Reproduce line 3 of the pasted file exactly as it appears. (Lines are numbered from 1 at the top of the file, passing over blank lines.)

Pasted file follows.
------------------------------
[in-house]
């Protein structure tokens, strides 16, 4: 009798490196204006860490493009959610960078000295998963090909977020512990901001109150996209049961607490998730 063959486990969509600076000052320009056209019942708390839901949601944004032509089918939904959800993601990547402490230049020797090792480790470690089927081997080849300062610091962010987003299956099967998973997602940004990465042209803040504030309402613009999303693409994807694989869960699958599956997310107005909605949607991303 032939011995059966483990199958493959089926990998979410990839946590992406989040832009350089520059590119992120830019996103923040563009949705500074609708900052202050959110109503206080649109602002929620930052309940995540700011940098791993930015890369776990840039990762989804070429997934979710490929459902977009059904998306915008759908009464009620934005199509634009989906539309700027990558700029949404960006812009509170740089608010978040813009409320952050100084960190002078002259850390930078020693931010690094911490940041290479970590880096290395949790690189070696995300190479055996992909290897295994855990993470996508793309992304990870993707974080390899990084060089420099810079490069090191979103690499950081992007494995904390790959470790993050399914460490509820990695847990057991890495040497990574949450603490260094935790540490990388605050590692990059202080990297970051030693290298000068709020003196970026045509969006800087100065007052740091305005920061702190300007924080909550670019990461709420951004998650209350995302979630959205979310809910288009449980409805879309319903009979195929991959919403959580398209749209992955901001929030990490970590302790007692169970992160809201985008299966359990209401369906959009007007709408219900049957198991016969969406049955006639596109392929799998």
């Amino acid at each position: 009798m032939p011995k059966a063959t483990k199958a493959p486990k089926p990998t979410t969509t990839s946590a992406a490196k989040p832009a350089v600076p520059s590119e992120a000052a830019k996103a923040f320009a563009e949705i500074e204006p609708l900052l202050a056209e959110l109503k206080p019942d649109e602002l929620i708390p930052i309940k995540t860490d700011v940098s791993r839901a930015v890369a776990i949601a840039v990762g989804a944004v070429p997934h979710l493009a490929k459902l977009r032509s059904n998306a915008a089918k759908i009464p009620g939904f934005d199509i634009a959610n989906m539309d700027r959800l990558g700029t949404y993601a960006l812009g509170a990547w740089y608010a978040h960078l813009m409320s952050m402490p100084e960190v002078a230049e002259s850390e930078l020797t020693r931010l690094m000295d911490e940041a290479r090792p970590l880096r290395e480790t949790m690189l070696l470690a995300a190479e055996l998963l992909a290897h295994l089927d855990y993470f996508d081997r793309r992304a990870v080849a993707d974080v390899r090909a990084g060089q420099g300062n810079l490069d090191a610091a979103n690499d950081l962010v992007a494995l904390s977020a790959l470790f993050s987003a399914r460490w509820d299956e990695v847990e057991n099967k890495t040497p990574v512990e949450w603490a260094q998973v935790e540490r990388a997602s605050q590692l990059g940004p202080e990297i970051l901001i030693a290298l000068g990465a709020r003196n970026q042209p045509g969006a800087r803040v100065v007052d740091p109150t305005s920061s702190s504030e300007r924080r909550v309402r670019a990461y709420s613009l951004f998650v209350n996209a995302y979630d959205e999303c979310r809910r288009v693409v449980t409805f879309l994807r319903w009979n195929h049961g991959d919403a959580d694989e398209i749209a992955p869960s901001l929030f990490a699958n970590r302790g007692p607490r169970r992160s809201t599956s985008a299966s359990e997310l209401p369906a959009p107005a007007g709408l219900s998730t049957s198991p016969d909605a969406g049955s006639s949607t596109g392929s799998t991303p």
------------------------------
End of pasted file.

């Amino acid at each position: 009798m032939p011995k059966a063959t483990k199958a493959p486990k089926p990998t979410t969509t990839s946590a992406a490196k989040p832009a350089v600076p520059s590119e992120a000052a830019k996103a923040f320009a563009e949705i500074e204006p609708l900052l202050a056209e959110l109503k206080p019942d649109e602002l929620i708390p930052i309940k995540t860490d700011v940098s791993r839901a930015v890369a776990i949601a840039v990762g989804a944004v070429p997934h979710l493009a490929k459902l977009r032509s059904n998306a915008a089918k759908i009464p009620g939904f934005d199509i634009a959610n989906m539309d700027r959800l990558g700029t949404y993601a960006l812009g509170a990547w740089y608010a978040h960078l813009m409320s952050m402490p100084e960190v002078a230049e002259s850390e930078l020797t020693r931010l690094m000295d911490e940041a290479r090792p970590l880096r290395e480790t949790m690189l070696l470690a995300a190479e055996l998963l992909a290897h295994l089927d855990y993470f996508d081997r793309r992304a990870v080849a993707d974080v390899r090909a990084g060089q420099g300062n810079l490069d090191a610091a979103n690499d950081l962010v992007a494995l904390s977020a790959l470790f993050s987003a399914r460490w509820d299956e990695v847990e057991n099967k890495t040497p990574v512990e949450w603490a260094q998973v935790e540490r990388a997602s605050q590692l990059g940004p202080e990297i970051l901001i030693a290298l000068g990465a709020r003196n970026q042209p045509g969006a800087r803040v100065v007052d740091p109150t305005s920061s702190s504030e300007r924080r909550v309402r670019a990461y709420s613009l951004f998650v209350n996209a995302y979630d959205e999303c979310r809910r288009v693409v449980t409805f879309l994807r319903w009979n195929h049961g991959d919403a959580d694989e398209i749209a992955p869960s901001l929030f990490a699958n970590r302790g007692p607490r169970r992160s809201t599956s985008a299966s359990e997310l209401p369906a959009p107005a007007g709408l219900s998730t049957s198991p016969d909605a969406g049955s006639s949607t596109g392929s799998t991303p």